As Howell explained, there are three types of rowers at the center each summer. Every few days, a new rowing camp begins with 25 to 35 participants. These are people who travel from around the country for three to six days of instruction.

"We have a pretty thick wait list of people we are turning away, because we just don't have the ability to run camps that are big enough without completely monopolizing the lake," said Howell, "which some of our neighbors accuse us of anyway."

Additionally, the COC hosts eight athletes, all under age 23, who come for the summer to train for more competitive rowing. Then there are eight rowers admitted to the COC's Green Racing Project. These are elite, year-round resident athletes who train for international competition at the highest levels.

The "green" in Green Racing Project doesn't refer to the Green Mountain State, Geer clarified, but rather to the program's social and environmental mission. When she and Dreissigacker created the nonprofit, they wrote a tripartite mission that includes sustainable stewardship of the lake and land; community inclusion and participation in sports; and the pursuit of athletic excellence, especially in the sports of rowing, Nordic skiing, biathlon and running.

Athletes admitted to the GRP program aren't just chasing their Olympic dreams, Geer noted. They're also community ambassadors of the outdoor center. They help raise animals, tote firewood, weed and water the vegetable gardens on the 500-acre grounds, and teach the community-rowing program.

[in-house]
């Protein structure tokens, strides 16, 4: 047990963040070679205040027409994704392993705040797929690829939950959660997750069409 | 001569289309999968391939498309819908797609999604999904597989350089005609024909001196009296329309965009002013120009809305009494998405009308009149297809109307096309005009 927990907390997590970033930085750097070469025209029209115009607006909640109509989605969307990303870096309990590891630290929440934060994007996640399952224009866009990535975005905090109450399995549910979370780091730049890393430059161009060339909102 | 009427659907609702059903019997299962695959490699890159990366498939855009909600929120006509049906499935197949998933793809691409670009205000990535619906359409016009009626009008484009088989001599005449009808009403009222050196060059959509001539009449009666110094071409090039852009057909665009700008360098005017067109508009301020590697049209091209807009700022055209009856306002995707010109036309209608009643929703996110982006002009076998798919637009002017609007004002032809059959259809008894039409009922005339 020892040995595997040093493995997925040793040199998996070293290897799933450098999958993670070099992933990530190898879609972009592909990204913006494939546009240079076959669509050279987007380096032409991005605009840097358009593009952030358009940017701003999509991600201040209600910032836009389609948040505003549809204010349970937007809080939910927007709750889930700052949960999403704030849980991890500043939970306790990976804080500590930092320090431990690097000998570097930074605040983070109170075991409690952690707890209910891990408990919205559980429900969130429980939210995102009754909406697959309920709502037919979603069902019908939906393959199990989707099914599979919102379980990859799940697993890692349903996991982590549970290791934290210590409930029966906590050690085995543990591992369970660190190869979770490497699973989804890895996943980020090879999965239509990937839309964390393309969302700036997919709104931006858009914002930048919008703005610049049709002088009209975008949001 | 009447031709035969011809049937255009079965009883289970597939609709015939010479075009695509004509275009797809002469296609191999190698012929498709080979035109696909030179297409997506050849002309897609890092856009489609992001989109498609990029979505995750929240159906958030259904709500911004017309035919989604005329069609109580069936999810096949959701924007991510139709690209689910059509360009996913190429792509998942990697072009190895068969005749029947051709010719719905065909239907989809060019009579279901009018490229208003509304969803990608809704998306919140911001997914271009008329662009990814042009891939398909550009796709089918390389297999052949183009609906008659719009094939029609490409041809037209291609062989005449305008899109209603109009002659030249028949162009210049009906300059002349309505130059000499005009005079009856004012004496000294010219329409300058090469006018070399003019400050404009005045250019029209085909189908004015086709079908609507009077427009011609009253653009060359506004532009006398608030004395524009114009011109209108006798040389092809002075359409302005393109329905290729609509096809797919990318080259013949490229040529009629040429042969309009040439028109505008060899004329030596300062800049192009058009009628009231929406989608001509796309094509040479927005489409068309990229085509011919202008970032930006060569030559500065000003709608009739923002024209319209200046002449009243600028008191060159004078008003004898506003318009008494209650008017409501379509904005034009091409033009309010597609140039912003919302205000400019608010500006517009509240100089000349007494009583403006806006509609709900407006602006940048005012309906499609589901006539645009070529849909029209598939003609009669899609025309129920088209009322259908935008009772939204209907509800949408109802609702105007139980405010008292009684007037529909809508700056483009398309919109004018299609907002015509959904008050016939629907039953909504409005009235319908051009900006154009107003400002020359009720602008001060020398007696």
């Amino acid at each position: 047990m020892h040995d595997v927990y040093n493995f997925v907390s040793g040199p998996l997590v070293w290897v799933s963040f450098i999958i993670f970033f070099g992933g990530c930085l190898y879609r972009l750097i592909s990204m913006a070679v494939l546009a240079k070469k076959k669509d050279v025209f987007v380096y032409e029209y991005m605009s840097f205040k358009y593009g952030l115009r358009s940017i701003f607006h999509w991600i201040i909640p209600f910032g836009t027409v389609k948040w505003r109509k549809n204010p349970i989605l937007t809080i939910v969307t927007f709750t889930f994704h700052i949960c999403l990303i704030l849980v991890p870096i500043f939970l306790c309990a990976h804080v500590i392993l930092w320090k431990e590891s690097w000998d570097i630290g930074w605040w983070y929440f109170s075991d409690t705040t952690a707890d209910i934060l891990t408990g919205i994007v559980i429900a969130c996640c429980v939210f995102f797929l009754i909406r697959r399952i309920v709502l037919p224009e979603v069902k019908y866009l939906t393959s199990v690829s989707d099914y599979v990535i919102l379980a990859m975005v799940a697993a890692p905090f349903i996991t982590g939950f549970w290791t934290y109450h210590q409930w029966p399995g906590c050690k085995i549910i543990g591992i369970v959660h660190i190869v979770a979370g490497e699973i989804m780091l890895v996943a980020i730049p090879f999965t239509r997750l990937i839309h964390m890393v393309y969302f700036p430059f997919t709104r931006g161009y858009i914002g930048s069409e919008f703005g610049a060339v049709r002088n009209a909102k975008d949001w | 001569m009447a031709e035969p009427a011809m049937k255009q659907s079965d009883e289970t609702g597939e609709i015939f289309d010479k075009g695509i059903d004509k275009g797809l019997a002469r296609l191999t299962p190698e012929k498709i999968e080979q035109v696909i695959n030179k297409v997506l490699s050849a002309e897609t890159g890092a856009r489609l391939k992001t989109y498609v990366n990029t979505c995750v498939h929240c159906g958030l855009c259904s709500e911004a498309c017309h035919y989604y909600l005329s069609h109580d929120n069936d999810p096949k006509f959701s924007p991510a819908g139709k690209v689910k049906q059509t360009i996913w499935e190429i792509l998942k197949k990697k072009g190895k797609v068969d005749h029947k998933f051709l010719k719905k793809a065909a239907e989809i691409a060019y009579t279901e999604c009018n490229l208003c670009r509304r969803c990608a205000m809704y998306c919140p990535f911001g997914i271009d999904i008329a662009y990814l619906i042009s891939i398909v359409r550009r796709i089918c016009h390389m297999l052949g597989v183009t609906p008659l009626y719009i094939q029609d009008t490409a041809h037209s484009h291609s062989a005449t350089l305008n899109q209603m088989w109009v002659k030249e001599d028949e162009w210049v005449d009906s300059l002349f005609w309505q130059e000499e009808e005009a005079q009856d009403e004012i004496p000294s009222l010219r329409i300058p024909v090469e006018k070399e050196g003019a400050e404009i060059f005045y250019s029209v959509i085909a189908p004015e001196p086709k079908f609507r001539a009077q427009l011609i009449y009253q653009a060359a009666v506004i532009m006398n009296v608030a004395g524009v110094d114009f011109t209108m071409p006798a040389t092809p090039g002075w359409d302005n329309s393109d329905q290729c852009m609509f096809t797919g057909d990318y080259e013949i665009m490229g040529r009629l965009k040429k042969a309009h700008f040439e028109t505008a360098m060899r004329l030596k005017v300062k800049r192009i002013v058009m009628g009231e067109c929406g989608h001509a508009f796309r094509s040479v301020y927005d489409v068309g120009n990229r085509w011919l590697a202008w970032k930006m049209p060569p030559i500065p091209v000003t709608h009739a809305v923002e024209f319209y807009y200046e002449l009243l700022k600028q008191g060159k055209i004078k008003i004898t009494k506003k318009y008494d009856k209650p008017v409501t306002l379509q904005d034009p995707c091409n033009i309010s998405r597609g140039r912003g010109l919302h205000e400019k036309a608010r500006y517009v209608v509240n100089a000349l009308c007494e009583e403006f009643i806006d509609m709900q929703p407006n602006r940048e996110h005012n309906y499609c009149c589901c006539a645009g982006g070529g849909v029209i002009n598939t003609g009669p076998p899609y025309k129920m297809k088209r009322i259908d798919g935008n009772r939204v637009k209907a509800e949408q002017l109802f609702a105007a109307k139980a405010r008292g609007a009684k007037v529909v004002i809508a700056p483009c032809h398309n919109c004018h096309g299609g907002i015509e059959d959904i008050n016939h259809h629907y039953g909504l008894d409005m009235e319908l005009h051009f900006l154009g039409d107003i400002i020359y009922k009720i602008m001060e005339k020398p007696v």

Some of the athletes even helped design the new net-zero ski lodge and fitness center, which was built two years ago just across the road. It's an impressive facility, constructed mostly from locally harvested timber, that features composting toilets, eight solar trackers and rooftop PV panels that power the center as well as its two electric launches.

In winter, the COC hosts subsidized kids' ski camps; in summer, rowing and running camps. Craftsbury and Albany residents are automatically members of the fitness and ski center, as are students at nearby Sterling College. Others can buy paid memberships, which includes trail passes for the center's mountain-bike and cross-country trails.

"Our mission is all about accessibility and affordability," Geer explained. "Our goal is to keep people fit and create a sense of community at the same time."

Another component of the COC's environmental mission is milfoil control on Great Hosmer Pond. John Brodhead, a longtime ski instructor and COC employee, has worked on controlling the invasive species for more than a decade. Initially, he and others would scuba dive and pull out the aquatic plants by hand, as through weeding a garden. But the milfoil has become so pervasive in recent years that the COC now funds diver-assisted suction harvesting, at a cost of thousands of dollars each year.

"If we don't do it, we'll lose the channel," Geer said, referring to the narrowest section of Great Hosmer Pond. "It's a great concern to us, and it's got to be a great concern to everyone else on the lake."

"If there's anyone doing more conservation on this lake than the outdoor center," Howell added, "I'm completely clueless of it."

Rocking the Boat

click to enlarge JEB WALLACE-BRODEUR
  • Jeb Wallace-Brodeur

The sculling program has become the COC's major income generator — and friction point with neighbors. Despite efforts to "give back to the community," as Geer put it, many on the lake remain unimpressed and point out that the sculling camps are commercial enterprises that harm rather than benefit locals.

"They love to push the fact that they're a 'nonprofit,' but they're charging people to take them out on the lake and teach them how to scull," said Benjamin. "And people like us, who are spending money to be out there, are losing our rights."